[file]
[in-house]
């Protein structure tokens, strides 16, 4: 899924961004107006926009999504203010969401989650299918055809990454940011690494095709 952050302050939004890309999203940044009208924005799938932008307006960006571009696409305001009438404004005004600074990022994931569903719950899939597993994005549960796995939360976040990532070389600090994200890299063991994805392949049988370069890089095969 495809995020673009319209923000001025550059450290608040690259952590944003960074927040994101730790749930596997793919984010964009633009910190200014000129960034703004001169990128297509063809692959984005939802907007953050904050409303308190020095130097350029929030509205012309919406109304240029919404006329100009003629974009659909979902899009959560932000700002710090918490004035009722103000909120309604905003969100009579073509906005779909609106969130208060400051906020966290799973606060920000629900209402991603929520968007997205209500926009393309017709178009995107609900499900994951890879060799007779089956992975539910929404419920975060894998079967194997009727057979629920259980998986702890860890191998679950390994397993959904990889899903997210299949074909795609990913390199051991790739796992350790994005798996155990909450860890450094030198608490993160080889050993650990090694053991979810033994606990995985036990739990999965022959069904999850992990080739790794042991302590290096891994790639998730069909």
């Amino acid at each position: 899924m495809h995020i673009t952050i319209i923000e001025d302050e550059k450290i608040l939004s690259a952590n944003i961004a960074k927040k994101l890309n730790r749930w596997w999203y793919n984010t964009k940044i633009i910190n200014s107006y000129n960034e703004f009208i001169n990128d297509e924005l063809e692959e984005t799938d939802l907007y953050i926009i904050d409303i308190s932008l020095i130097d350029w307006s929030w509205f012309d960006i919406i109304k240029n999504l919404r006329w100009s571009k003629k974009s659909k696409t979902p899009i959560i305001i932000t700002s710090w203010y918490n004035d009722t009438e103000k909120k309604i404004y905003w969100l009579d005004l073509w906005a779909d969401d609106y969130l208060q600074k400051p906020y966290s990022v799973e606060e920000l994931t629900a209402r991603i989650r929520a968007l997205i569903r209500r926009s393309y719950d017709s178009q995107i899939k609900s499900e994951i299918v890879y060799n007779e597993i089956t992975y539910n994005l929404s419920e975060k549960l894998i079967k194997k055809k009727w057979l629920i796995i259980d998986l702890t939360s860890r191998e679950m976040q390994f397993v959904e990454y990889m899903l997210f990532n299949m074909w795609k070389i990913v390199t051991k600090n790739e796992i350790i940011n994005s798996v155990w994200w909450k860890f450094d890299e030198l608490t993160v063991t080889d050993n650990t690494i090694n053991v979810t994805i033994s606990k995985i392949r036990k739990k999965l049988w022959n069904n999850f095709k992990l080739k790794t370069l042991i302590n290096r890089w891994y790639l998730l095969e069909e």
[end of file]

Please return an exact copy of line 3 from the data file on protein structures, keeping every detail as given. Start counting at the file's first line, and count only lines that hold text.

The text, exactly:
């Amino acid at each position: 899924m495809h995020i673009t952050i319209i923000e001025d302050e550059k450290i608040l939004s690259a952590n944003i961004a960074k927040k994101l890309n730790r749930w596997w999203y793919n984010t964009k940044i633009i910190n200014s107006y000129n960034e703004f009208i001169n990128d297509e924005l063809e692959e984005t799938d939802l907007y953050i926009i904050d409303i308190s932008l020095i130097d350029w307006s929030w509205f012309d960006i919406i109304k240029n999504l919404r006329w100009s571009k003629k974009s659909k696409t979902p899009i959560i305001i932000t700002s710090w203010y918490n004035d009722t009438e103000k909120k309604i404004y905003w969100l009579d005004l073509w906005a779909d969401d609106y969130l208060q600074k400051p906020y966290s990022v799973e606060e920000l994931t629900a209402r991603i989650r929520a968007l997205i569903r209500r926009s393309y719950d017709s178009q995107i899939k609900s499900e994951i299918v890879y060799n007779e597993i089956t992975y539910n994005l929404s419920e975060k549960l894998i079967k194997k055809k009727w057979l629920i796995i259980d998986l702890t939360s860890r191998e679950m976040q390994f397993v959904e990454y990889m899903l997210f990532n299949m074909w795609k070389i990913v390199t051991k600090n790739e796992i350790i940011n994005s798996v155990w994200w909450k860890f450094d890299e030198l608490t993160v063991t080889d050993n650990t690494i090694n053991v979810t994805i033994s606990k995985i392949r036990k739990k999965l049988w022959n069904n999850f095709k992990l080739k790794t370069l042991i302590n290096r890089w891994y790639l998730l095969e069909e």